Lieberman Calls on Bush to Establish White House Climate Change Effort

WASHINGTON – Governmental Affairs Committee Chairman Joe Lieberman (D-Conn.) today called on President Bush to support legislation aimed at combating the growing threat posed by global warming.

“Climate change is one of the most critical issues facing our country? and our planet– and the President has walked away from the only agreement we had to address it without any viable alternative,” Lieberman said at Wednesday?s hearing on climate change.

Lieberman stressed the need for the United States to take a leadership role in addressing climate change and praised legislation sponsored by Senators Robert Byrd (D-W. Va.) and Ted Stevens (R-Alaska) as an important first step.

Specifically, the Committee heard from scientists and representatives from industry and the environmental community on the Climate Change Strategy and Technology Innovation Act of 2001 (S.1008), introduced Byrd and Stevens in June. The legislation would complement current climate change proposals by creating a White House office responsible for crafting a national climate change response strategy. Additionally, the bill would aggressively promote research and development of innovative technologies for the long-term stabilization of greenhouse gas concentrations in the atmosphere by establishing a new Office of Carbon Management within the Department of Energy.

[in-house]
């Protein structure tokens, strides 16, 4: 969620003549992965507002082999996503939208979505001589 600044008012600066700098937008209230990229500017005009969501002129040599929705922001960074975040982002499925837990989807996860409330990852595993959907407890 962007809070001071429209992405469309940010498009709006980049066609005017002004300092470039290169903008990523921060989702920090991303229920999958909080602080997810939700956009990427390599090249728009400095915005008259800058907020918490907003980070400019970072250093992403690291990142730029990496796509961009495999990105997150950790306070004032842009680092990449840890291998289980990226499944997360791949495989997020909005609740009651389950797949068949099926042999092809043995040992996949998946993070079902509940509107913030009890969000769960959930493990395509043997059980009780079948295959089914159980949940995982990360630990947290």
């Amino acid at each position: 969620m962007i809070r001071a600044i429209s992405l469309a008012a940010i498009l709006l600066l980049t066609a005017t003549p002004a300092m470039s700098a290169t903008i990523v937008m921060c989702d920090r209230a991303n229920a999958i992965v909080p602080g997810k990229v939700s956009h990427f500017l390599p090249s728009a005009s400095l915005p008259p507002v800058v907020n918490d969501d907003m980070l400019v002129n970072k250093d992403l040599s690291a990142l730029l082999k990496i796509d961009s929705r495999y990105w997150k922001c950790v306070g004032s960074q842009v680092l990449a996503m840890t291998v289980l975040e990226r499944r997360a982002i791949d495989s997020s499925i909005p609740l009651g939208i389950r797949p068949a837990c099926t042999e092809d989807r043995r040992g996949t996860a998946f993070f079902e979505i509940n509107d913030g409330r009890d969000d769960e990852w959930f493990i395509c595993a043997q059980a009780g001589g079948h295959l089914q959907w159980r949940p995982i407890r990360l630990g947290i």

Lieberman also agreed with Senator Byrd?s statement that this initiative “is intended to supplement, rather replace, other complementary proposals to deal with climate change.” Specifically, Lieberman supports firm targets and timetables on emissions reduction to drive innovation.

“Today we clearly broke new ground,” Lieberman said. “In my view, for the first time genuine consensus was reached on an approach to addressing domestic emissions of greenhouse gases, which cause global warming. It seems we can all agree on the need to develop a national strategy and to coordinate the activities of various government agencies and departments that are carrying out work in this area.”

“Even if we disagree on the potential impact of global climate change and the specifics of a response,” Lieberman said, “the legislation put forward by Senators Byrd and Stevens creates common ground we can all occupy and from which we can move forward together. Achieving a bipartisan consensus on this legislation can, I believe, be an important turning point in America’s reaction to global climate change.”